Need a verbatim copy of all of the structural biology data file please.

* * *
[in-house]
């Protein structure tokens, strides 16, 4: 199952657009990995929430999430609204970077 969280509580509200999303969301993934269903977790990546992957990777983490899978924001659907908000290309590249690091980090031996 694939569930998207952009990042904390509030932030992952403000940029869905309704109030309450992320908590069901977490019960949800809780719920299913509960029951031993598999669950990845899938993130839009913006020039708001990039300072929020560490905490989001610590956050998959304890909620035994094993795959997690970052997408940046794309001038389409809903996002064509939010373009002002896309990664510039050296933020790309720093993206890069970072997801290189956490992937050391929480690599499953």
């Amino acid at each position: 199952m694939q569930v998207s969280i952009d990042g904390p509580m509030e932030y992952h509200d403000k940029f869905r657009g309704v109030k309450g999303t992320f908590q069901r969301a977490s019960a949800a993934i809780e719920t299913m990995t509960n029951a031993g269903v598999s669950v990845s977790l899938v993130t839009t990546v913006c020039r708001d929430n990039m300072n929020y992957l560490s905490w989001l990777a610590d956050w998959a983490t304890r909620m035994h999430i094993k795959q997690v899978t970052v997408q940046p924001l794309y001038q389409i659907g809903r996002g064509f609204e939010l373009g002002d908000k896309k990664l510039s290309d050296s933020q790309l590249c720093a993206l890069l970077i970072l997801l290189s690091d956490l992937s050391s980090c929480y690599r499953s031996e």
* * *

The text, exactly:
[in-house]
């Protein structure tokens, strides 16, 4: 199952657009990995929430999430609204970077 969280509580509200999303969301993934269903977790990546992957990777983490899978924001659907908000290309590249690091980090031996 694939569930998207952009990042904390509030932030992952403000940029869905309704109030309450992320908590069901977490019960949800809780719920299913509960029951031993598999669950990845899938993130839009913006020039708001990039300072929020560490905490989001610590956050998959304890909620035994094993795959997690970052997408940046794309001038389409809903996002064509939010373009002002896309990664510039050296933020790309720093993206890069970072997801290189956490992937050391929480690599499953």
């Amino acid at each position: 199952m694939q569930v998207s969280i952009d990042g904390p509580m509030e932030y992952h509200d403000k940029f869905r657009g309704v109030k309450g999303t992320f908590q069901r969301a977490s019960a949800a993934i809780e719920t299913m990995t509960n029951a031993g269903v598999s669950v990845s977790l899938v993130t839009t990546v913006c020039r708001d929430n990039m300072n929020y992957l560490s905490w989001l990777a610590d956050w998959a983490t304890r909620m035994h999430i094993k795959q997690v899978t970052v997408q940046p924001l794309y001038q389409i659907g809903r996002g064509f609204e939010l373009g002002d908000k896309k990664l510039s290309d050296s933020q790309l590249c720093a993206l890069l970077i970072l997801l290189s690091d956490l992937s050391s980090c929480y690599r499953s031996e």